Certain people are severely allergic to bees, wasps, hornets and their brethren.  These stings can be life threatening. Insect stings can cause an allergic reaction of the skin, nose, lungs, or throat or all of those. If the airway is compromised the reaction is considered severe.  Severe reactions must be treated quickly.  The reaction in the throat can block breathing.  Typically people who are severely allergic carry an Epipen or an Ana-Kit (epinephrine) that is prescribed by their doctor. Both are mechanisms to inject epinephrine into the patient to counter the reaction.  It sounds simple, but it isn’t.  A second injection may be necessary when the first wears off.  The patient should see a doctor as soon as possible after being treated with epinephrine. Read the literature that comes with the kit and if at all possible discuss the procedure with a doctor before injecting the patient. For less serious allergic reactions Benadryl or Chlo-Amine can be taken.  These are “over the counter” (OTC) oral antihistamines, and there are other similar products. Again, as with all drugs, read the precautions before taking them.

While less than one percent of the people in the United States suffer severe reactions to insect stings, it is important to know what to do. [Note: Conventional wisdom says that a bee stinger should be scraped off and not pinched.  However now it has been suggested that there is no basis for that claim.  Getting the stinger out quickly is much more important than how it is removed. For more information, see article: Bee Sting Removal.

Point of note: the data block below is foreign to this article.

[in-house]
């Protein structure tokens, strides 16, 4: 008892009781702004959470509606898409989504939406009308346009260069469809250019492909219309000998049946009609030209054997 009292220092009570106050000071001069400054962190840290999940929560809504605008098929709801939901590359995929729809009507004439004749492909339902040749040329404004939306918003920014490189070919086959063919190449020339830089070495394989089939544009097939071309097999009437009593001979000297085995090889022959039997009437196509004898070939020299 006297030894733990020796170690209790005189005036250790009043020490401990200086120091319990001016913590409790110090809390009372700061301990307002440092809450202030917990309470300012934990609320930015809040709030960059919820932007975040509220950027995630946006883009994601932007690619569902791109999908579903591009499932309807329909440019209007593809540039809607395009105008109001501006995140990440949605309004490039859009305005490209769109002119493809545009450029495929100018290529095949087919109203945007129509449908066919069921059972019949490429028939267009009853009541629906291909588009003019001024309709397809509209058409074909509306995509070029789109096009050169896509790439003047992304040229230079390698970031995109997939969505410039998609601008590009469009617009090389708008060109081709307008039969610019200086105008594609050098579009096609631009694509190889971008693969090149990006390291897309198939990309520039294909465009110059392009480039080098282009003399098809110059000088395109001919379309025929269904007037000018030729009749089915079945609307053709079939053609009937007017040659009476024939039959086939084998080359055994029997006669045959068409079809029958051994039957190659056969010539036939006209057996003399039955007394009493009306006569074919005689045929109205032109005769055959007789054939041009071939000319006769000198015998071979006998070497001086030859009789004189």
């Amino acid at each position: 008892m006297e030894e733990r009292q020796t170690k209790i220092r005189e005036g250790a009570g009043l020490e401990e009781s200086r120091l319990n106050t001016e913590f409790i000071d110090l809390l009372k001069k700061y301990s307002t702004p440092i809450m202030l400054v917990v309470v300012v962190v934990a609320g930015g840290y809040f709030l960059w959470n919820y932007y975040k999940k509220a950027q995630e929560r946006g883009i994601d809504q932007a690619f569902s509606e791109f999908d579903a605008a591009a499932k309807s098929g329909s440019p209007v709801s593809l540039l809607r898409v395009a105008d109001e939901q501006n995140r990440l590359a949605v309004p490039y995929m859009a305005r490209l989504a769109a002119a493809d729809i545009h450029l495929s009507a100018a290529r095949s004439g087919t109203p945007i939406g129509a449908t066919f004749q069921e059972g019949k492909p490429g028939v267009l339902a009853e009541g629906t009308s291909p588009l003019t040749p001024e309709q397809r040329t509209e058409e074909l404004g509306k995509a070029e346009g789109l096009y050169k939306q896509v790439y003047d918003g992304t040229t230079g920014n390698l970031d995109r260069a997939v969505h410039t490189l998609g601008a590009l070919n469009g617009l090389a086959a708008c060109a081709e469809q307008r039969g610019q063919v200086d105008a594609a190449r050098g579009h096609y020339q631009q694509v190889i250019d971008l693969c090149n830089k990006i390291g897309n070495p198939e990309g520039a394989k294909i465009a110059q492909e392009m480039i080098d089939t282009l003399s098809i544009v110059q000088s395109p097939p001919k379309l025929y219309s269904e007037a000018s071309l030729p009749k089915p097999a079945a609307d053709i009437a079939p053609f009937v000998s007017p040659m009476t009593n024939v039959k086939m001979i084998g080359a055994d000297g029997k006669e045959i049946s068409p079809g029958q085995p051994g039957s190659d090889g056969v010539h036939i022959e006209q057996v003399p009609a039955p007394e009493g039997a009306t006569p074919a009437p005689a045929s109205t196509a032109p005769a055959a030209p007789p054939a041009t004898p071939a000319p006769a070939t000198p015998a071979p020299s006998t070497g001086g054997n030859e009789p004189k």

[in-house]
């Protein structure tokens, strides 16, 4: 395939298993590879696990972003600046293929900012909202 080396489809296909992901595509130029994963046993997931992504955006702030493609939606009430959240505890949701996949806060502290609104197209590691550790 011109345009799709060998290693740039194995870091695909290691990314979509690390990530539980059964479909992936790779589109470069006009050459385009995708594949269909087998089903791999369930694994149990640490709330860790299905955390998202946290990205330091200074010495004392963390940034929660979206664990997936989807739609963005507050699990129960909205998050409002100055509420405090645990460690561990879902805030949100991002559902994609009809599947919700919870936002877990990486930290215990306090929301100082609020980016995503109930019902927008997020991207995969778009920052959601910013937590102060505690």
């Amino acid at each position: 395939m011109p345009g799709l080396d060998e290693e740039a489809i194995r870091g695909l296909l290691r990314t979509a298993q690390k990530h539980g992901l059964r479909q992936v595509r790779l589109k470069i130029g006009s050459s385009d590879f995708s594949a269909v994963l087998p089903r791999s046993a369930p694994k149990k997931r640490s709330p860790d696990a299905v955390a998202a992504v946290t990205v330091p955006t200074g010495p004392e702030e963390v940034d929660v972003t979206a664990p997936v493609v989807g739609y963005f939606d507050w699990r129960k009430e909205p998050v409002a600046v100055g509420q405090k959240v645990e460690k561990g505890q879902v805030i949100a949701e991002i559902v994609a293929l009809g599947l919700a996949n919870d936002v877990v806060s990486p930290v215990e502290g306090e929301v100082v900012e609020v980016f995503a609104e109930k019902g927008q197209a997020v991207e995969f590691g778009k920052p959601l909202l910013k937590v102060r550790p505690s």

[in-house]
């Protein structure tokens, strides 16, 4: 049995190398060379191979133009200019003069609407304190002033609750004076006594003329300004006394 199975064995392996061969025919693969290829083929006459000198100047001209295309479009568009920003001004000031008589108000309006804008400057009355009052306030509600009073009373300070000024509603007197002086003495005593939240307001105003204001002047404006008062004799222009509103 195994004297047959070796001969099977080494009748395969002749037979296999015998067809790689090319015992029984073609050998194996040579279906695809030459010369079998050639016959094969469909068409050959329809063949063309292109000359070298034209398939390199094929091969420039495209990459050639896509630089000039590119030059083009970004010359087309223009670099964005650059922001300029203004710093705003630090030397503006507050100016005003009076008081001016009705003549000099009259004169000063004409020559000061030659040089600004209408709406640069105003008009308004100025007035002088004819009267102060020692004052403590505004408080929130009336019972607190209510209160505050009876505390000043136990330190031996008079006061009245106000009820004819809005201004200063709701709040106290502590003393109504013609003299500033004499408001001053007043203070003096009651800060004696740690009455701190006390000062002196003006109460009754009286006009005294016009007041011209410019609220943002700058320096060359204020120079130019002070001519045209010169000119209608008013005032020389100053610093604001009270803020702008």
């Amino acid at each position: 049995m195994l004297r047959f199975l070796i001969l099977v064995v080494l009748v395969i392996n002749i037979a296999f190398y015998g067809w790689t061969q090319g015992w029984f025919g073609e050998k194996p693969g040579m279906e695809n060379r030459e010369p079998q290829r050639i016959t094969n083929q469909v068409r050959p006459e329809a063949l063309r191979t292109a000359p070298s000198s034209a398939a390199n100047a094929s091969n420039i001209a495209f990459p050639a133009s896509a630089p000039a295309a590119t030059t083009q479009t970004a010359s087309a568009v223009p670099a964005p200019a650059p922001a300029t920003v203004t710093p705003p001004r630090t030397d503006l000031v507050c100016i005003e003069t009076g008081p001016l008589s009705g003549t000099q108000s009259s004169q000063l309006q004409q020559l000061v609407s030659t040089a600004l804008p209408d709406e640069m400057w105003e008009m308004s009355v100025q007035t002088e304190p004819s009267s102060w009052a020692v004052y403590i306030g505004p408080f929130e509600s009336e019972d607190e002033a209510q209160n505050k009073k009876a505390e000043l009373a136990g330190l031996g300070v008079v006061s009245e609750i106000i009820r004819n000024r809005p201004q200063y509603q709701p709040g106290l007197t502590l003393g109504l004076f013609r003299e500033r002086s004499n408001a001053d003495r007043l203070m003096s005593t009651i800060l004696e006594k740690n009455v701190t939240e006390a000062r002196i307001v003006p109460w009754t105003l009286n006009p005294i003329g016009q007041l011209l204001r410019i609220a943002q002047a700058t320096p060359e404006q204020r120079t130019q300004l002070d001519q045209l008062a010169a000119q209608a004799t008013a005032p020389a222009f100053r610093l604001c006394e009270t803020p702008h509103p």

Treatment of shock

Treat a shocky patient the same as any seriously ill or injured person.

·      Don’t leave the patient unattended. 

·      Reassure the patient.

·      Keep the patient lying down on an insulating pad.

·      Loosen or remove any tight clothing or jewelry that might be constrictive.

·      Shelter the patient from the elements;, rain, sun, wind or snow.

·      Insulate the patient with a sleeping bag or clothing or both.

·      Be alert to changes in the patient’s condition (breathing, pulse, skin color and level of consciousness).

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 The above information provides an introduction to the complete article available as a free download in Word or PDF format by clicking on one of the following links.

Click on this link to download the "Reference Guide to Wilderness Medicine" in Word document format.

 Click on this link to download the "Reference Guide to Wilderness Medicine" in PDF format.

The sub-topics listed below are developed in this complete article. 

Severe Bleeding

Shock

Suturing Larger Wounds

Fractures and Dislocations

Splints

Head Trauma

Neck and Back Injuries

Treating Minor Wounds and Abrasions

Pain Killing and Anti-Inflammatory Drugs

Diabetes

Burns

Blisters

Eye Injuries

Muscle Cramps

Hypothermia

Wind Chill

Frostbite

First Aid Kits

Some Final Thoughts

The companion Wilderness First Aid Field Guide can also be downloaded by clicking on one of the following links:

Click on this link to download the "Wilderness First Aid: Step-By-Step Field Guide" in Word document format.

 Click on this link to download the "Wilderness First Aid: Step-By-Step Field Guide" in PDF format.